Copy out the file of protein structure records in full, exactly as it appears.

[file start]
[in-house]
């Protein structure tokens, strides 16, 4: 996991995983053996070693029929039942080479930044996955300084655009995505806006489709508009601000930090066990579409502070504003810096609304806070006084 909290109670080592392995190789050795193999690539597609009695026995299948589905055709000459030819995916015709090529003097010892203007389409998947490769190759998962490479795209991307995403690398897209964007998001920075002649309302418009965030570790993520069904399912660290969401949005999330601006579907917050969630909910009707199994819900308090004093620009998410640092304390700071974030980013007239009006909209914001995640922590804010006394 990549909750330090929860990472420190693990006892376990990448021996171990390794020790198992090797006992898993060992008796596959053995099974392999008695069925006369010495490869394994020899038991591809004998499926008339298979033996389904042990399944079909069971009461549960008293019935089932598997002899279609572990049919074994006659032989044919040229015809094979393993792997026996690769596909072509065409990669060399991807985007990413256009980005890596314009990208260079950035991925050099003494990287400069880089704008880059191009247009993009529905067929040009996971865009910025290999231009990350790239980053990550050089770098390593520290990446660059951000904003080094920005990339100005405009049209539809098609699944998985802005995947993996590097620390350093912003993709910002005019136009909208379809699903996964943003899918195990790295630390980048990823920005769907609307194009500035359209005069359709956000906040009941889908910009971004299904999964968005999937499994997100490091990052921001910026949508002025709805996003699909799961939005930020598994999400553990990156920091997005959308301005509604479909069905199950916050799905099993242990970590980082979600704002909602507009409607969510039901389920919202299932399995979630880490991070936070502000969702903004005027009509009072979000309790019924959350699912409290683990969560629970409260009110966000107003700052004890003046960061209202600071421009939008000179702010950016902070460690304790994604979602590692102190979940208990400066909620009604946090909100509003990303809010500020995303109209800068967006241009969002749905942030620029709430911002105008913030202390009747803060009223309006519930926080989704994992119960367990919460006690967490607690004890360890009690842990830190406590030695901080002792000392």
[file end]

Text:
[in-house]
């Protein structure tokens, strides 16, 4: 996991995983053996070693029929039942080479930044996955300084655009995505806006489709508009601000930090066990579409502070504003810096609304806070006084 909290109670080592392995190789050795193999690539597609009695026995299948589905055709000459030819995916015709090529003097010892203007389409998947490769190759998962490479795209991307995403690398897209964007998001920075002649309302418009965030570790993520069904399912660290969401949005999330601006579907917050969630909910009707199994819900308090004093620009998410640092304390700071974030980013007239009006909209914001995640922590804010006394 990549909750330090929860990472420190693990006892376990990448021996171990390794020790198992090797006992898993060992008796596959053995099974392999008695069925006369010495490869394994020899038991591809004998499926008339298979033996389904042990399944079909069971009461549960008293019935089932598997002899279609572990049919074994006659032989044919040229015809094979393993792997026996690769596909072509065409990669060399991807985007990413256009980005890596314009990208260079950035991925050099003494990287400069880089704008880059191009247009993009529905067929040009996971865009910025290999231009990350790239980053990550050089770098390593520290990446660059951000904003080094920005990339100005405009049209539809098609699944998985802005995947993996590097620390350093912003993709910002005019136009909208379809699903996964943003899918195990790295630390980048990823920005769907609307194009500035359209005069359709956000906040009941889908910009971004299904999964968005999937499994997100490091990052921001910026949508002025709805996003699909799961939005930020598994999400553990990156920091997005959308301005509604479909069905199950916050799905099993242990970590980082979600704002909602507009409607969510039901389920919202299932399995979630880490991070936070502000969702903004005027009509009072979000309790019924959350699912409290683990969560629970409260009110966000107003700052004890003046960061209202600071421009939008000179702010950016902070460690304790994604979602590692102190979940208990400066909620009604946090909100509003990303809010500020995303109209800068967006241009969002749905942030620029709430911002105008913030202390009747803060009223309006519930926080989704994992119960367990919460006690967490607690004890360890009690842990830190406590030695901080002792000392």